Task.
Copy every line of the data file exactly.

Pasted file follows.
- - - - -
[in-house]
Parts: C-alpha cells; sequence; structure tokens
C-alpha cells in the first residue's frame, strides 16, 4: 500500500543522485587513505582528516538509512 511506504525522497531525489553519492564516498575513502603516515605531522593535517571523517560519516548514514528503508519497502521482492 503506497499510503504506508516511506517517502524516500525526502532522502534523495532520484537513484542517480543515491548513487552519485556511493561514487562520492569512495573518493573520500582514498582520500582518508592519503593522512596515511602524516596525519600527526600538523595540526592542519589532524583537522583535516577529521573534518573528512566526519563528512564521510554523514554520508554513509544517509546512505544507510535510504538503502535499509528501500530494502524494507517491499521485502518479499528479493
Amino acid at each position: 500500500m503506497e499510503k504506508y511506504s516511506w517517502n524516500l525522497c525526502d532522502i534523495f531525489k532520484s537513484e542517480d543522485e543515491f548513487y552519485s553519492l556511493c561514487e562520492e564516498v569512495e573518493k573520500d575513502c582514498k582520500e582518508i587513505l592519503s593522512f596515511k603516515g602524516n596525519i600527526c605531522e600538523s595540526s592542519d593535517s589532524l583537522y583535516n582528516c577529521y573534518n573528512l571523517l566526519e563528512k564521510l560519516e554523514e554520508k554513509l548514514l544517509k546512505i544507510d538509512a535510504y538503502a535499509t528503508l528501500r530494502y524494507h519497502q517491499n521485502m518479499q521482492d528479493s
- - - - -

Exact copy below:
[in-house]
Parts: C-alpha cells; sequence; structure tokens
C-alpha cells in the first residue's frame, strides 16, 4: 500500500543522485587513505582528516538509512 511506504525522497531525489553519492564516498575513502603516515605531522593535517571523517560519516548514514528503508519497502521482492 503506497499510503504506508516511506517517502524516500525526502532522502534523495532520484537513484542517480543515491548513487552519485556511493561514487562520492569512495573518493573520500582514498582520500582518508592519503593522512596515511602524516596525519600527526600538523595540526592542519589532524583537522583535516577529521573534518573528512566526519563528512564521510554523514554520508554513509544517509546512505544507510535510504538503502535499509528501500530494502524494507517491499521485502518479499528479493
Amino acid at each position: 500500500m503506497e499510503k504506508y511506504s516511506w517517502n524516500l525522497c525526502d532522502i534523495f531525489k532520484s537513484e542517480d543522485e543515491f548513487y552519485s553519492l556511493c561514487e562520492e564516498v569512495e573518493k573520500d575513502c582514498k582520500e582518508i587513505l592519503s593522512f596515511k603516515g602524516n596525519i600527526c605531522e600538523s595540526s592542519d593535517s589532524l583537522y583535516n582528516c577529521y573534518n573528512l571523517l566526519e563528512k564521510l560519516e554523514e554520508k554513509l548514514l544517509k546512505i544507510d538509512a535510504y538503502a535499509t528503508l528501500r530494502y524494507h519497502q517491499n521485502m518479499q521482492d528479493s